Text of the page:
When did you first consider yourself a writer?
When my third grade teacher told me I was an awful writer.
How do you describe your writing style?
Reviewers have described my writing as complex and suspenseful, dark and broody, with complicated and nuanced characters and cinematic pacing. I see my writing style as character driven. When a character has something to say, I listen, whether it’s the middle of the night, on a hike, while swimming, or during a meeting.
I’m not apt to write in chapter order, but I do work with a strategy. I begin by writing notes regarding the structure of a scene from beginning to end and then I let these ideas simmer before I begin writing. This process can take days, weeks or even months, depending on the depth of research and intricacies involved. Once I finish writing an entire scene, I go back through the story and figure out where I can split each scene into chapters and weave them in and out of other scenes.
But then there are moments when a character pushes his/her way to the front of the queue frantic for his voice to be heard. When this happens I drop everything. I listen and write and stop only when the whining from my dog and cat remind me I’ve been writing for ten hours straight and it’s way past their dinnertime. These days are magical.
Who/what has influenced your writing the most?
The books my parents read to me as a young child sparked my love of story. However, the true-life adventures my paternal grandfather relayed to me about growing up in Hobart, Tasmania, Australia, laid the foundation for my love of storytelling as a form of entertainment. Granddad turned his childhood of near poverty into a series of stories rich with colorful language and humor. Dickens would have loved him.
I think artists in general are influenced by what’s going on around the world and the people they meet, both in the personal and collective arena. As storytellers, it’s our job to capture these moments and put them into words. The first time I saw the painting Ophelia by John Everett Millais, and read Arthur Rimbaud’s poem of the same name, my character, Louisa, from A Secret Muse was born. My eldest son introduced me to the aforementioned poem and painting while he was in high school, and I remember the moment distinctly: he shoved an open textbook in front of me and said, “I think you’ll like this, Mum.” He was correct. Something clicked in my heart when I saw ‘White Ophelia floating, like a white lily.’ This event happened years before I had begun writing The Creatives Series, but it was at that moment that Louisa emerged; a woman once full of life, love and bohemian vigor, but oh so fragile.
Jack London’s writing has always inspired me. When I learned about his life in San Francisco, his addiction to alcohol, and the first time I read the letter he wrote to his daughter about truth, I realized that this was a man who understood pain. He knew his weaknesses. London had a deep affection for all of his characters. His stories always take me on vivid journeys and thrust me out of my comfort zone, both emotionally and geographically. The job of a good storyteller is to transport the reader away from their current reality, to make it impossible to put their books down and to leave their readers wanting more.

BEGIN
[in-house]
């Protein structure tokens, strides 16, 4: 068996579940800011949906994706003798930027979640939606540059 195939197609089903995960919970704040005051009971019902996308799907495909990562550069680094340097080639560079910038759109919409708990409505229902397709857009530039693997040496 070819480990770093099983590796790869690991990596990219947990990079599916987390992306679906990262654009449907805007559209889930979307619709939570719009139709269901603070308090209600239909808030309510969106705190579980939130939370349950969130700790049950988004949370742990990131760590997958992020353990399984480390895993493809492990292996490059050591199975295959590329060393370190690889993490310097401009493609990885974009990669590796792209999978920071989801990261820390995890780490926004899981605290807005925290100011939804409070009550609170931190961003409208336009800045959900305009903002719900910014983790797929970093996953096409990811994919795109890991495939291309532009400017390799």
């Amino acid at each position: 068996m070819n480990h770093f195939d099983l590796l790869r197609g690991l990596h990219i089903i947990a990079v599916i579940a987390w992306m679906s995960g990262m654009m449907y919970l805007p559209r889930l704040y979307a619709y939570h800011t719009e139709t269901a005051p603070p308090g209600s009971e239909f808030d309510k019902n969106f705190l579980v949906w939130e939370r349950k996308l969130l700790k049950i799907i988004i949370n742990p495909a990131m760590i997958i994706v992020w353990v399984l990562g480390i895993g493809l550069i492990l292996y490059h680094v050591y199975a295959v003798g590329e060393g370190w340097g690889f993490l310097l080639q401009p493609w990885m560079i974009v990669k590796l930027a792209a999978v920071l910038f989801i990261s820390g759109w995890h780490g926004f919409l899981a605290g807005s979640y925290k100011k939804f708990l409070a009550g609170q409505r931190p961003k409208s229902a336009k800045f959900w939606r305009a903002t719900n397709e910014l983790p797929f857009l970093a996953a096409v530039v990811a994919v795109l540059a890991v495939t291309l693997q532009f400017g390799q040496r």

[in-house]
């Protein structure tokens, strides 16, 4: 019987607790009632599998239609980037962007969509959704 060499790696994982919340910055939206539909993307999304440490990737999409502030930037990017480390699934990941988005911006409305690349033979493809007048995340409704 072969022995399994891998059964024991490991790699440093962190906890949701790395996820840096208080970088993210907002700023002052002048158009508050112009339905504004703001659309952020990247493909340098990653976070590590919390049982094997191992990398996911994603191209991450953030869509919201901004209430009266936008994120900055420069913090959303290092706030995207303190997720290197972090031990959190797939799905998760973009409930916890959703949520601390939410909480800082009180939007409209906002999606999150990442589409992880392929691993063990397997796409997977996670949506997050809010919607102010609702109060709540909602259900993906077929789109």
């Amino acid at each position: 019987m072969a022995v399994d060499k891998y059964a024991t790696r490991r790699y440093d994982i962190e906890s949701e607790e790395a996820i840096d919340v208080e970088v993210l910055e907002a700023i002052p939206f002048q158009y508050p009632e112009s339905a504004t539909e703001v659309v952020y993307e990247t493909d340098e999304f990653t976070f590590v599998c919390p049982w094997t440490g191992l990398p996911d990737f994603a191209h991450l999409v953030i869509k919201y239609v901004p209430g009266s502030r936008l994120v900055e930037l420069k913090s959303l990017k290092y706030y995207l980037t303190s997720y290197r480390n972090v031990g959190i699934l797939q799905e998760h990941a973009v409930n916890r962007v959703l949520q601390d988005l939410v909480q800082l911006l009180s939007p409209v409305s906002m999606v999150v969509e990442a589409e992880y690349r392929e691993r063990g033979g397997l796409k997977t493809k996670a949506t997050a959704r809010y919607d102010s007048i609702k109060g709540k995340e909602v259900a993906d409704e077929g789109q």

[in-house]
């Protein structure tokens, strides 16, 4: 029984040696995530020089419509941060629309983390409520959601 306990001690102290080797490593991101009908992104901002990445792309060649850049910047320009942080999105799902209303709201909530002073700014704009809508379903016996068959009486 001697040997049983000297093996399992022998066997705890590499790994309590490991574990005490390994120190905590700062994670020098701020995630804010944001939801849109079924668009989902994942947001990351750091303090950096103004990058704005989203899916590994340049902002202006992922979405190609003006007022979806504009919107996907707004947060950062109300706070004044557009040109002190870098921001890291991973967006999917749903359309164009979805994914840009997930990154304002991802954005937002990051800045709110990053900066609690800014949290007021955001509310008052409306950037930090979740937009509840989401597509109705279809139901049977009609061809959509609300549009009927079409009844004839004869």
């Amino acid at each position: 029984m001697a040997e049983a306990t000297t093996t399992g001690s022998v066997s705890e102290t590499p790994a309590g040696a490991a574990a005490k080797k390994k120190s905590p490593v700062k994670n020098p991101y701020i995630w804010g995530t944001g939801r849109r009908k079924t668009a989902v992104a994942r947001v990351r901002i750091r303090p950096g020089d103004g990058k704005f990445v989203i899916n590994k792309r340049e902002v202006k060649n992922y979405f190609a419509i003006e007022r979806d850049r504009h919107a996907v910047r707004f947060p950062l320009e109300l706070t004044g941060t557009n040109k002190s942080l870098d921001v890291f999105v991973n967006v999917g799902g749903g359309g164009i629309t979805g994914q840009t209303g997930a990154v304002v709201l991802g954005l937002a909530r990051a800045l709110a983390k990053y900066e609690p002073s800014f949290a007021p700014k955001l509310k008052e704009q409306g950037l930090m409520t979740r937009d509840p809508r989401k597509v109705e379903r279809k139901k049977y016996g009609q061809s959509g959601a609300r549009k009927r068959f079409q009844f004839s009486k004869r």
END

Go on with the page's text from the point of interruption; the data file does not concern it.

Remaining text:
What do you like most about writing cross-genre stories?
When I look at the list of genres on platforms such as Amazon, I think it would be hard to find a book that doesn’t come under the headline of cross-genre. Physical bookstores seem to be more linear as far as genre listings, although I’ve found that literary fiction seems to encompass a broad list of genres.
In regards to my fictional stories, I would find it difficult to write without combining history, dark fantasy and suspense, particularly in my current series. I’m a history junkie, so mixing Renaissance Italy with fantasy and suspense lights my blood on fire.
I define your novel (A Secret Muse) as a mystery seasoned with a hint of horror, suspense and poetry. Do you agree with my thought?
Yes, many readers say A Secret Muse is a cross-genre novel, and I’m happy with that definition. I don’t do well with conformity, especially in art, and I’m not about to start now. The painter in me tends to envision words as colors, and therefore I see phrases as paints on a palette. At times it’s difficult for me to separate painting from poetry. I’ve had readers who’ve never read anything pertaining to vampires tell me how they read the book in one sitting, and loved it. That’s the kind of book I like to read!
Do you find cross-genre writing challenging?
The challenging part of cross-genre writing for me is that I tend to get lost while researching historical events. I want to know how fabrics feel to touch, how the cuff of a shirt looks when it frays, the names of trees and plants and the scents they carried, and how people survived tragedy and loss, the list is endless. While writing book two in The Creative Series I became obsessed with figuring out the weather on a particular day in the 1500’s. Three days later after consuming a ridiculous amount of coffee and dark-chocolate covered almonds, and shooting off emails to history buffs around the globe, I had the information I needed. I’m easily consumed by tidbits of information and I have an innate love of learning. I can’t tell you how many times I’ve been lost (sidetracked) in the rows of bookshelves at the Young Research Library at UCLA.
Why did you write The Creative Series as a trilogy?
From the story’s conception I visualized The Creative Series in three parts. In A Secret Muse, the first of the series, I introduce many characters that form the historical basis of The Allegiance, while others were born in present time. This is an intricate tale, and it is my hope that by dividing the story into three books readers can take a breath and enjoy the multiple elements and characters the story offers.